The other reading, and the one I think is intended, is to convey impossibility. “If you do X then you are not able to become my disciple.”

To put this in terms Melbournians can understand: if you don’t use an egg shaped ball, then you cannot play AFL. You will be playing some other game entirely.

So the way to read the passage is not that Jesus sets up arbitrary, and indeed impossible, conditions before he will let you into the club. Instead, he is describing what being a disciple is actually like.

In a way, I feel like that makes it worse rather than better. If the rules were arbitrary, then Jesus could be waived. If someone rich and famous enough shows up at the door of a restaurant in bare feet, then the dress code could be found to be more of a guideline than a set of rules.

However, Jesus seems to be saying something more like: If you don’t come into the restaurant,  you cannot in fact eat in the restaurant.

Taken in isolation, this all seems like a strange way to proceed. It isn’t at all clear why on earth anyone would want to be Jesus’ disciple. It sounds, frankly, like a bit of a downer, and, put in those terms, a large part of me would want to say: look, no offense Jesus, but perhaps I would just as rather not bother.

This takes us back to the point we made earlier about the paradoxical nature of Christianity. You need both poles to understand it. And that’s because, as we see here, Jesus teaches through paradox. His intent is not primarily to convey information. Rather, its purpose is primarily to transform you and your way of looking at the world.

Before we go further than this, I think it might be useful to define paradox. Richard Rohr, the contemporary Franciscan teacher defines paradox as:  a seeming contradiction which is not really contradictory at all if looked at from another angle or through a larger frame which demands a change on the side of the observer.

I’ll repeat that because it is important.



A paradox is a seeming contradiction which is not really contradictory at all if looked at from another angle or through a larger frame which demands a change on the side of the observer.

That’s what is going on here. Jesus is not trying to convey information so much as he is trying to jumpstart us to a whole new way of looking at life.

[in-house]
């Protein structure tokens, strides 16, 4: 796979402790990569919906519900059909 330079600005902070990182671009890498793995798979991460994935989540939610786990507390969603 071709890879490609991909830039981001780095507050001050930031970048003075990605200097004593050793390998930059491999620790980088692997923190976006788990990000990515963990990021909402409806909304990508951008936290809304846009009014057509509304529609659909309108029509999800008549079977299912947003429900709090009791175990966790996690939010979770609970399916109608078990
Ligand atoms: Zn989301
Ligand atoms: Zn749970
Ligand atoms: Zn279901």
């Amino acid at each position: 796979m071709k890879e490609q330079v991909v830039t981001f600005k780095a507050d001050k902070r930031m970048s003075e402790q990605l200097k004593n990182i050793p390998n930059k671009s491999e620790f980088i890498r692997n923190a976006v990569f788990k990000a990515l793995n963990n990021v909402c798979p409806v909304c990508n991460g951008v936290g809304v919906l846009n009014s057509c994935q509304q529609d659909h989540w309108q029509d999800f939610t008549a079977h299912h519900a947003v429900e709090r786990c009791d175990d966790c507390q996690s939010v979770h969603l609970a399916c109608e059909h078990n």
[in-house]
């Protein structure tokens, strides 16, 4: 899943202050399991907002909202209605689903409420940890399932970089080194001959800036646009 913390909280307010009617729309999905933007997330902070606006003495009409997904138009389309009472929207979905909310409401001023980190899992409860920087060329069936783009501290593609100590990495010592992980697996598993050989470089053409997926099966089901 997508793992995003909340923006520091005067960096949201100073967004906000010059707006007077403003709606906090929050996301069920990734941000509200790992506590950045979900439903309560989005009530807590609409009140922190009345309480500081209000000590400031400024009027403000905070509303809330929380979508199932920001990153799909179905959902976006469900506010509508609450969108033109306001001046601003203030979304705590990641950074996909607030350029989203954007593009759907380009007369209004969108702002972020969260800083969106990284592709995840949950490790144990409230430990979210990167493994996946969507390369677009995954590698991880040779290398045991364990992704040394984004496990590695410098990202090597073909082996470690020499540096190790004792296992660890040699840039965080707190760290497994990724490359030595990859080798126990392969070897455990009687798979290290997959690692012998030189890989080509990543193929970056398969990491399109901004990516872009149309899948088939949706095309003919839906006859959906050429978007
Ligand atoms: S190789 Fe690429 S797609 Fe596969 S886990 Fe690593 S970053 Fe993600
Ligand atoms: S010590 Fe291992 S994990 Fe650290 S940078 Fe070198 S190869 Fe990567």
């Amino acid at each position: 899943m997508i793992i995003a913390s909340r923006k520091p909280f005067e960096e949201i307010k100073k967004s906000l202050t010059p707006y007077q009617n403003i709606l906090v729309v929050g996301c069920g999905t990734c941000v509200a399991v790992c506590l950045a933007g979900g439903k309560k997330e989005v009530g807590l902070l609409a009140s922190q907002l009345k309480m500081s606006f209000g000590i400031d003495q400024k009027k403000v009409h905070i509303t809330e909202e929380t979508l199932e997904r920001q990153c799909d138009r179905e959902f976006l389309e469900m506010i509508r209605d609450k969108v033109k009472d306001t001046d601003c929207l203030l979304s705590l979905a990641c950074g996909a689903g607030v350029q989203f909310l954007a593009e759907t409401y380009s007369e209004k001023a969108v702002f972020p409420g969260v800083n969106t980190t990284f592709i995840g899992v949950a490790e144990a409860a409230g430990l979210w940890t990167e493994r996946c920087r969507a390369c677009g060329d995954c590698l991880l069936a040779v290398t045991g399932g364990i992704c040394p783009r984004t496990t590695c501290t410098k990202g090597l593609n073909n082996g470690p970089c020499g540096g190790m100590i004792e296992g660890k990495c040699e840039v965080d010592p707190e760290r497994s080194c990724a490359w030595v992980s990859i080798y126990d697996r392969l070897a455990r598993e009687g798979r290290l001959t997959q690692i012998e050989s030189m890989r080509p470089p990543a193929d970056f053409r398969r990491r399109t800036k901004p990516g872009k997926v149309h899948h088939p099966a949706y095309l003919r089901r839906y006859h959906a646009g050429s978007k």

So let’s quickly glance at the other side of the paradox. At the heart of the Christian message is joy – that Jesus came that we might have life in all its fullness. The joy of the in-breaking rule of God overthrowing our corrupt, alienated, self-serving lives and culture to bring new life. The joyful mystery of God, in Jesus, suffering the worst that we could devise, and bearing the huge load of sin down to the very depths and redeeming it at all, and us too, in his life, death, and resurrection.

This is, let us never forget, primarily good news, paradoxical and complex as it sometimes seems. But then, I find that complexity and paradox quite good news in itself. Life is complex, paradoxical, ironic and if God really has spoken through Jesus, then the truth he brings will need to be at least as complex, paradoxical, and ironic as life itself is.

So, what, exactly, is the Good News here?

The passage is shocking, yes. But what is its purpose? If Jesus wasn’t to transform, rather than merely inform, his listeners, then what is the nature of the transformation he is attempting?

One way to think about this is to think about what I’m going to term ethical life.

The ethical life involves finding our identity in finding our identity within our social role as a good citizen, worker, parent, and churchgoer. It means keeping your pleasure seeking tendencies under control. No staying out late partying on a school night. And the ethical life has a clear sense of payoff – if I am a good employee, I will be paid, promoted, praised. Live by these perfectly sensible rules, and good things will happen for you.  That’s the message of the ten commandments isn’t it? IF you life according to these rules, then you will prosper in the land?

However, the ethical life has its limitations. As all good Protestants know, it is impossible to live a completely successful ethical life. That’s because, no matter how hard I try, the gap between the infinite demands and an infinite justice remains unbridgeable by my own efforts.

Technically, we know this gap by the name of “sin.”

Another way in which the ethical life is lacking is when the ethical life doesn’t seem to be working for you. You are doing the right stuff, but life is just so hard. No matter how hard Anne and I worked and planned and behaved ourselves like good people, it did not result in a much desired pregnancy.